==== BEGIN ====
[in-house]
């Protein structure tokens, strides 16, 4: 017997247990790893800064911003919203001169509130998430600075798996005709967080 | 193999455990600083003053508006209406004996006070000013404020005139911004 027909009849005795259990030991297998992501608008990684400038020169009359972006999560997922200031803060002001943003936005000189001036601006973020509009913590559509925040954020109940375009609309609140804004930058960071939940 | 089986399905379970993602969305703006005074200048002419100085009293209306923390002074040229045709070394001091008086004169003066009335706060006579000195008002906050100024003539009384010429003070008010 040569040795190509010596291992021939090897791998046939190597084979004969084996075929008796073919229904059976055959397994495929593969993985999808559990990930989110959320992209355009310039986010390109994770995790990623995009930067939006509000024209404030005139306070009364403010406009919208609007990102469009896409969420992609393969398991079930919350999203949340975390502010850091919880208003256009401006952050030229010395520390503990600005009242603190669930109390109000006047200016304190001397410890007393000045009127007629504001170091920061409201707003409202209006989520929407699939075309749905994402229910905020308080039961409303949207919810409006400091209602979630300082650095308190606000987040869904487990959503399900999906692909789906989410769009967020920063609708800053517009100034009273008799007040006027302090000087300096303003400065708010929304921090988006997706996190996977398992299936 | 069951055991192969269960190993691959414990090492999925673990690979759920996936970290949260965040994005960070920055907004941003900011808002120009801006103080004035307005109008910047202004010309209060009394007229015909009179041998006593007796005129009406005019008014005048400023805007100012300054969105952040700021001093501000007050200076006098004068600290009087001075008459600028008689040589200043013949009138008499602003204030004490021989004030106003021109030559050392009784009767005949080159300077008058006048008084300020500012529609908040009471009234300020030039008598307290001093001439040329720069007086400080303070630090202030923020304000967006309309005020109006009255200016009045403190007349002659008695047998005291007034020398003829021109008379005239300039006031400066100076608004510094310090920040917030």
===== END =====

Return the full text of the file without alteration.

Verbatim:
[in-house]
């Protein structure tokens, strides 16, 4: 017997247990790893800064911003919203001169509130998430600075798996005709967080 | 193999455990600083003053508006209406004996006070000013404020005139911004 027909009849005795259990030991297998992501608008990684400038020169009359972006999560997922200031803060002001943003936005000189001036601006973020509009913590559509925040954020109940375009609309609140804004930058960071939940 | 089986399905379970993602969305703006005074200048002419100085009293209306923390002074040229045709070394001091008086004169003066009335706060006579000195008002906050100024003539009384010429003070008010 040569040795190509010596291992021939090897791998046939190597084979004969084996075929008796073919229904059976055959397994495929593969993985999808559990990930989110959320992209355009310039986010390109994770995790990623995009930067939006509000024209404030005139306070009364403010406009919208609007990102469009896409969420992609393969398991079930919350999203949340975390502010850091919880208003256009401006952050030229010395520390503990600005009242603190669930109390109000006047200016304190001397410890007393000045009127007629504001170091920061409201707003409202209006989520929407699939075309749905994402229910905020308080039961409303949207919810409006400091209602979630300082650095308190606000987040869904487990959503399900999906692909789906989410769009967020920063609708800053517009100034009273008799007040006027302090000087300096303003400065708010929304921090988006997706996190996977398992299936 | 069951055991192969269960190993691959414990090492999925673990690979759920996936970290949260965040994005960070920055907004941003900011808002120009801006103080004035307005109008910047202004010309209060009394007229015909009179041998006593007796005129009406005019008014005048400023805007100012300054969105952040700021001093501000007050200076006098004068600290009087001075008459600028008689040589200043013949009138008499602003204030004490021989004030106003021109030559050392009784009767005949080159300077008058006048008084300020500012529609908040009471009234300020030039008598307290001093001439040329720069007086400080303070630090202030923020304000967006309309005020109006009255200016009045403190007349002659008695047998005291007034020398003829021109008379005239300039006031400066100076608004510094310090920040917030």